A passionate group of Ballarat climbers are on the hunt for a new premises where they can put down roots and put up ropes.
The Western Victorian Climbing Club (WVCC) took down its three climbing walls on Saturday, which had been housed in a hall of the former Ballarat Secondary College in Barkly Street since the early 2000s.
A new tenant is now moving into the space, following the Ballarat Group Training takeover over of the campus in September last year.
So it’s high time to find a bigger, boulder home.
WVCC committee member Robert Sims said while they were “disappointed” to be leaving the space, which included a bouldering cave, they hoped to find new premises to capitalise on the sport’s growing popularity.
“We need walls at least 6.5 or 7 metres high to install our equipment, and we want to really develop our bouldering area,” he said.
“The climbing scene has changed now, when I started climbing we climbed outdoors and it was called trad climbing … but there’s so many climbing gyms that have opened, lots of bouldering gyms in Melbourne too.”
Sport Climbing is going to be a debut discipline in the 2020 Tokyo Olympics, with notable climbing films released in recent months.
Academy Award Best Documentary nominee Free Solo follows renowned climber Alex Honnold as he trains for a ropeless ascent up the 3,000 vertical feet of El Capitan, one of the most popular granite monoliths in Yosemite National Park.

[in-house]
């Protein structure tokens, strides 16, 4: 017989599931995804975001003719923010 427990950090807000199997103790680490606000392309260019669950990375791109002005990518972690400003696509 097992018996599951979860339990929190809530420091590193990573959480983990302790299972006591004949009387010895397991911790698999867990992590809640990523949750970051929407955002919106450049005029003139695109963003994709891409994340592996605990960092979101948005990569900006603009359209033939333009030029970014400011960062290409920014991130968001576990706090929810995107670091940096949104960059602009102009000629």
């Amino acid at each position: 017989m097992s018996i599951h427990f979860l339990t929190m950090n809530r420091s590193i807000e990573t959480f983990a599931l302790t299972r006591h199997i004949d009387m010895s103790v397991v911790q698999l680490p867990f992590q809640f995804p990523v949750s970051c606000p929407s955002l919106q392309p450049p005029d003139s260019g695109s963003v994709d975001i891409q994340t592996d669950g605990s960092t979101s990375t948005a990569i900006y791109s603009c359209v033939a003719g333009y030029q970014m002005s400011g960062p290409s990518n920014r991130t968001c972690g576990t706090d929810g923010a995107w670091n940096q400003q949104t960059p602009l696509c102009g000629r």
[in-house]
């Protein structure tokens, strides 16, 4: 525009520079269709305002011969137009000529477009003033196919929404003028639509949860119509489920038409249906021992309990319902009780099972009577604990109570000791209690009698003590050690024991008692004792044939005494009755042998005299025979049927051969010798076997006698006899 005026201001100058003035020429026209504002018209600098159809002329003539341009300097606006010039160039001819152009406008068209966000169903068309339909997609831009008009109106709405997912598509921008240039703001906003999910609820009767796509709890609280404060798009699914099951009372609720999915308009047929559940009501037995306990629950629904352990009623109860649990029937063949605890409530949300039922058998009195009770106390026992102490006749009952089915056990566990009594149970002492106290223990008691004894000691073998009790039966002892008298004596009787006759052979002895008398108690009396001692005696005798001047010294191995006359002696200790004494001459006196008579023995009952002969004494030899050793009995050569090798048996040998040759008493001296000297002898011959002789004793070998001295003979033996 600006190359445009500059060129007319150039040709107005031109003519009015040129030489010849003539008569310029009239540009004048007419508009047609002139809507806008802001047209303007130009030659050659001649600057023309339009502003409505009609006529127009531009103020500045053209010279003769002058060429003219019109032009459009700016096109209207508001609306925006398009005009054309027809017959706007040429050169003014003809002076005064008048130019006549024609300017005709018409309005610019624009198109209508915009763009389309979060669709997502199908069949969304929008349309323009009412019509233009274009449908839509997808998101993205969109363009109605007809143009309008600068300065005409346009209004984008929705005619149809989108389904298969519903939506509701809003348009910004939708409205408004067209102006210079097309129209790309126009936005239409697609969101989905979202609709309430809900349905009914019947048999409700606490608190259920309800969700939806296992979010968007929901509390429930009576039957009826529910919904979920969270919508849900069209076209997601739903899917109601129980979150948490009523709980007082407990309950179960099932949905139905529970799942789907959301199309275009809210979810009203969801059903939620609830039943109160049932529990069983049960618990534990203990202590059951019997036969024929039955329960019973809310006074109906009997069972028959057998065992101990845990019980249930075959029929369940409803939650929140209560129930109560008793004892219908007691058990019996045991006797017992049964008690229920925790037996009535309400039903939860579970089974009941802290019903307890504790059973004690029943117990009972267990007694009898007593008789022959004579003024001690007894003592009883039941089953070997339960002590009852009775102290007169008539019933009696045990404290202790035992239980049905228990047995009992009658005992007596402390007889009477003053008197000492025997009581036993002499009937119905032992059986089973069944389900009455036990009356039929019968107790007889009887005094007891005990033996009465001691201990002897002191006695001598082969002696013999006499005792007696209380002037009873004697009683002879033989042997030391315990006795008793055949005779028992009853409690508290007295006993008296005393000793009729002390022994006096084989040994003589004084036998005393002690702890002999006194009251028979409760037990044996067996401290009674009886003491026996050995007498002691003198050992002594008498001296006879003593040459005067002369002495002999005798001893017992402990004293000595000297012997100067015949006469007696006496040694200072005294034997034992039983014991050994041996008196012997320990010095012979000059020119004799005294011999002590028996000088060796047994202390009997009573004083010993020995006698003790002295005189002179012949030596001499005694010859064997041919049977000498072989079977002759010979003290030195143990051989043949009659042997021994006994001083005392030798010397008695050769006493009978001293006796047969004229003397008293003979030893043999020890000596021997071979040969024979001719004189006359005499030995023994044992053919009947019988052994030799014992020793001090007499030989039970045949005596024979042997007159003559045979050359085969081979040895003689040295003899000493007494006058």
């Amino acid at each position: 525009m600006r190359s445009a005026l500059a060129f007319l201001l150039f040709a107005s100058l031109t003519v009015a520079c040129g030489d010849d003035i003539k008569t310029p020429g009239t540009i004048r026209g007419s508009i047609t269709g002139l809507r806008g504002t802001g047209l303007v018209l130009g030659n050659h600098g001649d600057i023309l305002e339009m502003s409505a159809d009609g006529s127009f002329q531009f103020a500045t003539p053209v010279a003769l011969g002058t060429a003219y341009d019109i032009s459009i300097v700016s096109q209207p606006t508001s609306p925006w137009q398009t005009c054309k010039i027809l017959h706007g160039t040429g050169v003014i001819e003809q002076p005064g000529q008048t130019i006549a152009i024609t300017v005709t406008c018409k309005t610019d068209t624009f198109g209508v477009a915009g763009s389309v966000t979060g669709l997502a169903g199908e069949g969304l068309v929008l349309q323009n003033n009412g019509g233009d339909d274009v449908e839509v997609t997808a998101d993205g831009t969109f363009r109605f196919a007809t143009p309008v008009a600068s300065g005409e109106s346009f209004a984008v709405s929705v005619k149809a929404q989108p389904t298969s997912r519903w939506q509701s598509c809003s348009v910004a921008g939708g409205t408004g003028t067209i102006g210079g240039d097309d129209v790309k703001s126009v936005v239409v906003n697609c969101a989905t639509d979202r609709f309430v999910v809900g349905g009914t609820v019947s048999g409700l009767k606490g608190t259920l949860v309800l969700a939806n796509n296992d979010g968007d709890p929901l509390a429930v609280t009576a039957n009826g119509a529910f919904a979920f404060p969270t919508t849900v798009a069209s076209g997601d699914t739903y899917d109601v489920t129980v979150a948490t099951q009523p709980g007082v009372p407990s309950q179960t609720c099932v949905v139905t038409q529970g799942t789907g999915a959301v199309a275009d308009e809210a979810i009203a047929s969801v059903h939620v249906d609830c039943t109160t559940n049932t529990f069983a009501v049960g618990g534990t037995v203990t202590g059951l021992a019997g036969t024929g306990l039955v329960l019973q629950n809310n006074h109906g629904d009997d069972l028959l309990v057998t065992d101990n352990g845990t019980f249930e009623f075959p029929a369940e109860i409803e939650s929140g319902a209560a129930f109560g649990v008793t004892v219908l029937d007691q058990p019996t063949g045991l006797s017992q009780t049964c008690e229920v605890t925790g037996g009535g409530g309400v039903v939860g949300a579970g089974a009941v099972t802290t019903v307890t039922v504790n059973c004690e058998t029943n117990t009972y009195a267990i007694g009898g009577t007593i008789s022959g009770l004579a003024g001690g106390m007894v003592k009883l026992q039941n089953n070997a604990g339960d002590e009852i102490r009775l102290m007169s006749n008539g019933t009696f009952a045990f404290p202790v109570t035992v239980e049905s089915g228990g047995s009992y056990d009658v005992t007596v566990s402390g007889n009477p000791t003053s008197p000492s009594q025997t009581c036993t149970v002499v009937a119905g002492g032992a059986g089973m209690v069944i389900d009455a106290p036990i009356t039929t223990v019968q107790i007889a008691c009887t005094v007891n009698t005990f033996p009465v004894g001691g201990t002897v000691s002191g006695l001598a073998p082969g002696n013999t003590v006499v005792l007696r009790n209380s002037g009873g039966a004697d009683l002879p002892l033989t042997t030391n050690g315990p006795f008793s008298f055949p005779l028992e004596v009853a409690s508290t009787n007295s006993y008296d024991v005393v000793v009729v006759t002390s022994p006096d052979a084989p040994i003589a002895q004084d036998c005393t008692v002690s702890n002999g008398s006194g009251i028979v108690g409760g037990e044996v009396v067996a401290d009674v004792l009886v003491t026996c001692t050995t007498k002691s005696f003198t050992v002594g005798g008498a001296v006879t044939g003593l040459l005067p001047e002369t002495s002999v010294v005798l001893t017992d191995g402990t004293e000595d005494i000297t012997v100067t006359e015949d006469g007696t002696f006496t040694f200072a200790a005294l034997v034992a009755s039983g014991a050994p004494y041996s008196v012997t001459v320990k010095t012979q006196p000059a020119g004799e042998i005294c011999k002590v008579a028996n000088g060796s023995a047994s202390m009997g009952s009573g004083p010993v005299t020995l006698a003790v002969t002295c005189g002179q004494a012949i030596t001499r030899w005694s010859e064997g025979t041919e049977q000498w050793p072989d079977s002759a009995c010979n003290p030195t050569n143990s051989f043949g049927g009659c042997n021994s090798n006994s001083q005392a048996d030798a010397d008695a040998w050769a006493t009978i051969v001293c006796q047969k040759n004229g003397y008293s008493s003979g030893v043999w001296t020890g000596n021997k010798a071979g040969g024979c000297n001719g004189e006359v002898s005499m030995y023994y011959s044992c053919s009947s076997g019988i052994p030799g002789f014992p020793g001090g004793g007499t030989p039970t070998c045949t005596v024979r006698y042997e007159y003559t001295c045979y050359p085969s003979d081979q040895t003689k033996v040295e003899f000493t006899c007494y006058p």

Climbers praise the sport for its dual workout – a wall can challenge both your body and your mind.
Club president Gordon Talbett said like other indoor sports such as soccer or table tennis, “it’s an activity where (people) can meet up with their mates and have a go”.
“There’s a market for this kind of non-committed sport where it’s a social event as well, and you don’t have to turn up every week,” he said.
“My estimate is now that about 80 percent of the people that climb in gyms now never climb outdoors.”
WVCC’s Glenn Nanscawen said they hoped to find for a medium to long term venue, where they could increase the breadth of their climbing community.
“There’s a lot of other things we could be doing, if we had the space. We already have lots of families climbing, but we could do more with young people, and possibly with refugee and immigrant communities.
“Unlike outdoor climbing, with indoor you can just get into it without massive outlay, because all you need are runners and a chalk bag.
“It’s a really friendly, helpful and supportive club.”
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